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    My male did this for a few weeks (much to my dismay) and then suddenly stopped. I can't think of any reason for the sudden start/stop of this behaviour, except possibly the amount of light he was getting during the day. My work schedule changed and the lights are now on in the house much later at night than they were before. Maybe he gets more tired out and sleeps better? It's a long shot, but maybe you could make sure he gets more hours of light and see what happens?
     
  8. Sill

    Sill Chillin' With My Peeps

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    As long as all my roos have enough hens there is no night crowing. If I raise a batch of youngsters the extra males will eventually start crowing at all hours, and the resident roos will too. Once the young roos have been either set up with their own covey or are in the freezer everyone is happy again and there is no night crowing. Right now I have nine roos set up with their hens and most days I might hear 2 crows total...all day! Happy quail roos don't crow all night. Set that boy up with some more hens to keep him busy and the crowing will stop. Make sure your other roos have enough hens too. They can keep as many as 7 hens fertile. Because of my cage size I only do 6 hens max with each roo.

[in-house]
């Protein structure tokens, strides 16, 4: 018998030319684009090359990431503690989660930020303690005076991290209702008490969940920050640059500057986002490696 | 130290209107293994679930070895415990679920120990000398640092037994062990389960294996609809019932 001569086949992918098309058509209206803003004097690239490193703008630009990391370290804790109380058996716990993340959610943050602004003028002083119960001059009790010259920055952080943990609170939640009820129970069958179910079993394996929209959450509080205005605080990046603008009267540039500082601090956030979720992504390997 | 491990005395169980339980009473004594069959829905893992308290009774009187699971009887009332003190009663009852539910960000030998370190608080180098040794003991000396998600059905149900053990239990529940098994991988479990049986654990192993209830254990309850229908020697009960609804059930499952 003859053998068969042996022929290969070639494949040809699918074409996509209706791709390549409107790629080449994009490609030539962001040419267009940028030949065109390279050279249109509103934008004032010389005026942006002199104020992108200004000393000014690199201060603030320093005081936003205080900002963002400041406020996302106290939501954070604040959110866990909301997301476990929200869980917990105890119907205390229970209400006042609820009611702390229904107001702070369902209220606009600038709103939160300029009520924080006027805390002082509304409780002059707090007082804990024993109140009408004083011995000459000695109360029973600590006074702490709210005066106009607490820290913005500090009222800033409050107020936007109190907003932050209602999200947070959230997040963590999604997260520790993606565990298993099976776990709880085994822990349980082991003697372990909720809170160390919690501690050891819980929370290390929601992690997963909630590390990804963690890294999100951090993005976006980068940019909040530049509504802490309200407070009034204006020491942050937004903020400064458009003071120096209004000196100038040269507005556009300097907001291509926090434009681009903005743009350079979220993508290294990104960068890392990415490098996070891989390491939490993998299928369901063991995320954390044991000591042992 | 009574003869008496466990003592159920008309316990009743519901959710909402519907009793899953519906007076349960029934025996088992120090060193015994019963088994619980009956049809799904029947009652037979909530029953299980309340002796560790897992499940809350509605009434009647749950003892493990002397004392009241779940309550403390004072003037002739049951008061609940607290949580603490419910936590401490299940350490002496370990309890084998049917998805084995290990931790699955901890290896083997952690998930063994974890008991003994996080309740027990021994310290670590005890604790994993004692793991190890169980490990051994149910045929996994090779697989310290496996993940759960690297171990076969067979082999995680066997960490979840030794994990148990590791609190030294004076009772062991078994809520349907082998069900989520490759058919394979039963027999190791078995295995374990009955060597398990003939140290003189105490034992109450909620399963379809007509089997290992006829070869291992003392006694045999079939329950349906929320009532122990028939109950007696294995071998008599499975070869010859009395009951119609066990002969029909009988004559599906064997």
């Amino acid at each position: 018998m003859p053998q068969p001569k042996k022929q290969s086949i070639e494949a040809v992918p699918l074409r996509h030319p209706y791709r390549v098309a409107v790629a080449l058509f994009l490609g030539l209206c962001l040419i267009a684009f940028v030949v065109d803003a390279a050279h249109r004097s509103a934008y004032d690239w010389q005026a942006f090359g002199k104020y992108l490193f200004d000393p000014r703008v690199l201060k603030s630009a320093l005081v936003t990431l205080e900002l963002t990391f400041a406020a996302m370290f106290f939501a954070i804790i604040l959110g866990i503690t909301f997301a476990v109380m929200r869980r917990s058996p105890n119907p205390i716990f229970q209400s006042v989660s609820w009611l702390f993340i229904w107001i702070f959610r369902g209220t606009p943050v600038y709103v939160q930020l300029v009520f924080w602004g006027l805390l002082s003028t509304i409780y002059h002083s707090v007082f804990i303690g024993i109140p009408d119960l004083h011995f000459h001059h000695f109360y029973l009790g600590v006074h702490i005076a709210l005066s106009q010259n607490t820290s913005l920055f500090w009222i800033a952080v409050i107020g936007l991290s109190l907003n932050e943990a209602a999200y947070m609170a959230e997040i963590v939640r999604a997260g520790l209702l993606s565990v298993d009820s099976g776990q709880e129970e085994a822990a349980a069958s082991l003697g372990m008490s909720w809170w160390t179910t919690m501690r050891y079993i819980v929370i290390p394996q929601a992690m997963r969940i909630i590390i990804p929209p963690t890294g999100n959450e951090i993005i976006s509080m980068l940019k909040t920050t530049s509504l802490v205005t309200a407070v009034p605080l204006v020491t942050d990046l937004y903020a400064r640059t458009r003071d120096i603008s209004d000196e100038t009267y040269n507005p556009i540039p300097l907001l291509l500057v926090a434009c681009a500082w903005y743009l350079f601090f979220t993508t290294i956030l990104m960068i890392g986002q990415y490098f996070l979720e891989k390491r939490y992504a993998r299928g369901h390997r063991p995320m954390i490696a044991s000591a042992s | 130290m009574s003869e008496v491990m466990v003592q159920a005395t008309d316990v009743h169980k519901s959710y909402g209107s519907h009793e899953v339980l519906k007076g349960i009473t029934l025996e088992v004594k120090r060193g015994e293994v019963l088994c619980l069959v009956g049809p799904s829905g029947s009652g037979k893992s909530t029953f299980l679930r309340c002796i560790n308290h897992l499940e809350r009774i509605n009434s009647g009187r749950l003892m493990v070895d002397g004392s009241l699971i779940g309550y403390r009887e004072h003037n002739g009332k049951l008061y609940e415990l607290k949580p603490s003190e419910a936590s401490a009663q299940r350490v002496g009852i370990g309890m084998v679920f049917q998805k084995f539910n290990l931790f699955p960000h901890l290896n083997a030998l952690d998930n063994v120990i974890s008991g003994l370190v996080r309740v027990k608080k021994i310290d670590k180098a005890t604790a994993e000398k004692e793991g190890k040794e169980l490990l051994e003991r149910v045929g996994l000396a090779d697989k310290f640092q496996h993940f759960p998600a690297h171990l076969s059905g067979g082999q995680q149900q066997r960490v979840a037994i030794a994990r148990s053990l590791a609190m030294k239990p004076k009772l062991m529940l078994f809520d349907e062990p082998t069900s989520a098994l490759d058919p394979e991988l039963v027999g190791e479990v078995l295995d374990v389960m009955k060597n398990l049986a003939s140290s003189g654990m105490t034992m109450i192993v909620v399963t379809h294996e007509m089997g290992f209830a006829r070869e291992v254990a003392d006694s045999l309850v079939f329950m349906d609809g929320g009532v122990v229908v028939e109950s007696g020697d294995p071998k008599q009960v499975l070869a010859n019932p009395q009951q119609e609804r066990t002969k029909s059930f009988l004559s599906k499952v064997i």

9. fiddleblue

    fiddleblue Chillin' With My Peeps

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    I spent a week moving him every night into a pet carrier in the back of my truck. There he wouldn't crow, or not very much. THen I would put him back during the daytime in a larger cage in the backyard, but by himself. I could get more hens, so that he has some, but it doesn't look like I will be able to get any soon as my local suppliers ran out of hens and have only males --- a couple live poultry places seem to have ONLY males, which is too bad. I would like to get him at least 3 hens as soon as I can find some locally.
     
  10. chooks4life

    chooks4life Overrun With Chickens

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    That's an interesting theory, I'll try testing it sometime maybe. I've tried most other things. ;) My standard response now is culling since nothing else worked.

    Best wishes.